By Neha Jain
Have you ever wondered how animals are coping with warming temperatures? Our warming planet affects the migration, reproduction, and hibernation of animals that depend on the seasons to regulate these behaviors. For example, new research finds that Fowler’s toads in Canada are emerging out of hibernation earlier each spring as the climate warms.
Even though David Green, a professor at McGill University, Canada, had been studying Fowler’s toads for the past 25 years, the discovery of the toads’ early emergence from hibernation was quite serendipitous. “I didn’t set out 25 years ago to do a study of climate change with regards to toads. I set out to investigate something quite different but began keeping records of when the toads came out along with all the other data I was gathering about the animal’s population biology,” he told GotScience.org. It turns out that the data proved “far more valuable and interesting” than Green would have imagined.
[tweetthis twitter_handles=”@lifesciexplore”]Fowler’s toads in Canada are emerging earlier from hibernation as the climate warms.[/tweetthis]
Toads are amphibians—cold-blooded animals—that can breathe through their skin. Fowler’s toads, found in the eastern United States and Canada, burrow almost a meter under the ground—under the frost line—to hibernate for eight months. Environmental cues such as temperature changes determine when the toads come out of hibernation. When the sand under them is colder than the sand above them, they begin to move upward and come out. They breed later than other frog and toad species, during the months of May and June. The timing of breeding is influenced by air temperature, the lunar cycle, and when they emerge after their hibernation. Previous studies of pond-breeding frogs and toads found that earlier breeding is a symptom of global warming.
Earlier Emergence Trends
Looking at the dates of emergence of adult male Fowler’s toads from sand dunes on the shores of Lake Erie, Green wondered if variables such as temperature, rainfall, snowfall, or lunar cycles over the winter and spring affect the resurfacing of the toads, and found that air temperature and rainfall does affect the behavior of the toads underground. When temperatures rise, the soil above the toads begins to thaw, and they can move upward. And when the soil is wet due to rain, it heats up more quickly, thereby speeding up the thawing process.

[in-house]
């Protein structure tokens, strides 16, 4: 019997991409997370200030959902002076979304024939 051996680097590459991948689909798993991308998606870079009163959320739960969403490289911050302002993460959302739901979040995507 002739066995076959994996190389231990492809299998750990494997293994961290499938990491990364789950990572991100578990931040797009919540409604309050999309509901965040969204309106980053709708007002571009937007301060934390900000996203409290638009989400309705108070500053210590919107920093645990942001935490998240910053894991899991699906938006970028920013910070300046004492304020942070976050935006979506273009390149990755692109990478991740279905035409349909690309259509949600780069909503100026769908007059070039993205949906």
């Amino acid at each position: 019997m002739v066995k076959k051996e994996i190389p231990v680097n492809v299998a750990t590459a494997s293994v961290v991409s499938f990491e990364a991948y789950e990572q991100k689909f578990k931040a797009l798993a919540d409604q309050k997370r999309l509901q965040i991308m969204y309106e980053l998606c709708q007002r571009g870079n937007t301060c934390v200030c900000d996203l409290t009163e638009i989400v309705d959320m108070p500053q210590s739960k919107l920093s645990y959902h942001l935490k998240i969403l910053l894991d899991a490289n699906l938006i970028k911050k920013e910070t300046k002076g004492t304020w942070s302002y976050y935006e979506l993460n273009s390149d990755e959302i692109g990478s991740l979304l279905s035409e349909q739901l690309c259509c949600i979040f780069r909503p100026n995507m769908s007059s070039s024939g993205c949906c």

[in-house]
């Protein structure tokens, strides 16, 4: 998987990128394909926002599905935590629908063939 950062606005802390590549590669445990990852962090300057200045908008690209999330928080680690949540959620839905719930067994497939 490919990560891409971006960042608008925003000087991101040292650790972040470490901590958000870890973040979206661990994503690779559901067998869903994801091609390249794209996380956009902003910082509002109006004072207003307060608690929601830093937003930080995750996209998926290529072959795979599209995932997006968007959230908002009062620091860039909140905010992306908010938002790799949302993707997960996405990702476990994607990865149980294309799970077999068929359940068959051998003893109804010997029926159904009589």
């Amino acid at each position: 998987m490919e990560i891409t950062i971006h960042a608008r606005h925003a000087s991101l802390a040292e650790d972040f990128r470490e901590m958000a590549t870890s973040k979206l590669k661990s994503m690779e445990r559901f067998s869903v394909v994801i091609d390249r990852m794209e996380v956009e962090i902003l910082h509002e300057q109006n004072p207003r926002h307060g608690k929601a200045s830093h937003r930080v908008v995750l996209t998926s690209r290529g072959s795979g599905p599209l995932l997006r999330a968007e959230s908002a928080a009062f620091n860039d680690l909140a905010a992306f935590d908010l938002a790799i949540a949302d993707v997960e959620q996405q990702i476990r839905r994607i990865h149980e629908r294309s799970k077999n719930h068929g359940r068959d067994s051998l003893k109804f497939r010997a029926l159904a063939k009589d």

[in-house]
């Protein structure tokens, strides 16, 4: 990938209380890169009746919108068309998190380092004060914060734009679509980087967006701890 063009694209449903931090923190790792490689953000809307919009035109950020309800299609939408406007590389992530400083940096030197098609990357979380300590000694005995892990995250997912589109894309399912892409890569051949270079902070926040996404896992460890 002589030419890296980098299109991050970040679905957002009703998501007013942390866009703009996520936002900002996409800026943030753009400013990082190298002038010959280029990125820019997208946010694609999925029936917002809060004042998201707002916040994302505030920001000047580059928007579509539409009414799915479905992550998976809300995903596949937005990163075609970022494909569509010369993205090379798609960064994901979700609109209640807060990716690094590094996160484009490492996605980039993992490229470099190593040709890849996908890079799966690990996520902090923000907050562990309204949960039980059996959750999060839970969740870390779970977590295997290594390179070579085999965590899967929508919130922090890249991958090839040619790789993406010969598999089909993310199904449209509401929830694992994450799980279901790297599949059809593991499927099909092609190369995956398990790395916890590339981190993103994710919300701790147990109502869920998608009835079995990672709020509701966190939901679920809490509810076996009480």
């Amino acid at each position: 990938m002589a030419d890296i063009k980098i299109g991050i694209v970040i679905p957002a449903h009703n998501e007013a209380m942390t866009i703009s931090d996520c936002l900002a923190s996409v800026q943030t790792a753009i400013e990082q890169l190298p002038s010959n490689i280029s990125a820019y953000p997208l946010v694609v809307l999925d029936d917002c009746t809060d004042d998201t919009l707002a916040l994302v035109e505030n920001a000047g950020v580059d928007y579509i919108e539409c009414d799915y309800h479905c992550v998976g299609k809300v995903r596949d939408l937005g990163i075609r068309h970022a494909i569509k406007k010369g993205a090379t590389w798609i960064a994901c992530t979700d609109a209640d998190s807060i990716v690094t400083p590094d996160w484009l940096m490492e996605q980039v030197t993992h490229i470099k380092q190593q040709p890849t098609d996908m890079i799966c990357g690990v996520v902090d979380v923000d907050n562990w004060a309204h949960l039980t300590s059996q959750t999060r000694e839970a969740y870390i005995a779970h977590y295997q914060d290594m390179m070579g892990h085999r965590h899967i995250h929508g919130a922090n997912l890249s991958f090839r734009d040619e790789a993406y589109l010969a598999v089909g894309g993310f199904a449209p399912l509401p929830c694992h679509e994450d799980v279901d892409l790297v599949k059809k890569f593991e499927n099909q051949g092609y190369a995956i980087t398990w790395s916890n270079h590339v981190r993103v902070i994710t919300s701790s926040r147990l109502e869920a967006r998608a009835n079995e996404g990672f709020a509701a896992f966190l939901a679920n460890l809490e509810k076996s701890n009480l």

Green created predictive models to see if he could estimate the date of emergence of the hibernating toads and found that models taking into account weather conditions were able to predict the approximate dates the toads would emerge after hibernation. Green learned something else new: “The toads also respond to the phase of the moon, which I did not expect, and don’t particularly like to be active, in spring, when it’s raining, largely because when it’s raining at that time of year it’s usually also cold and windy.”
This video outlines the process of tracking toads.
Even though Green had 30 years of weather data, that was not long enough to spot any trends. However, when he looked at data as far back as 140 years ago, he discovered that the toads were emerging earlier from the ground by less than half a day per decade. During this time, the average air temperature and rainfall had increased. “It’s the climate that’s changing, and shifting the timing of events,” explains Green. The temperature of the sand above the toads has been getting warmer earlier.
Green’s model may help predict the adaptation of other animals to warming temperatures. “If the toads are responding in this way, then the other animals and plants in that ecosystem are likely responding too, in the same way,” says Green. By monitoring the underground temperature, we can investigate when other organisms wake up in spring and how climate change is affecting them.
Green, D. M. (2016). Amphibian breeding phenology trends under climate change: Predicting the past to forecast the future. Global Change Biology, DOI:10.1111/gcb.13390.
Neha Jain is a freelance science writer based in Hong Kong who has a passion for sharing science with everyone. She writes about biology, conservation, and sustainable living. She has worked in a cancer research lab and facilitated science learning among elementary school children through fun, hands-on experiments. Visit her blog Life Science Exploration to read more of her intriguing posts on unusual creatures and our shared habitat. Follow Neha on Twitter @lifesciexplore.
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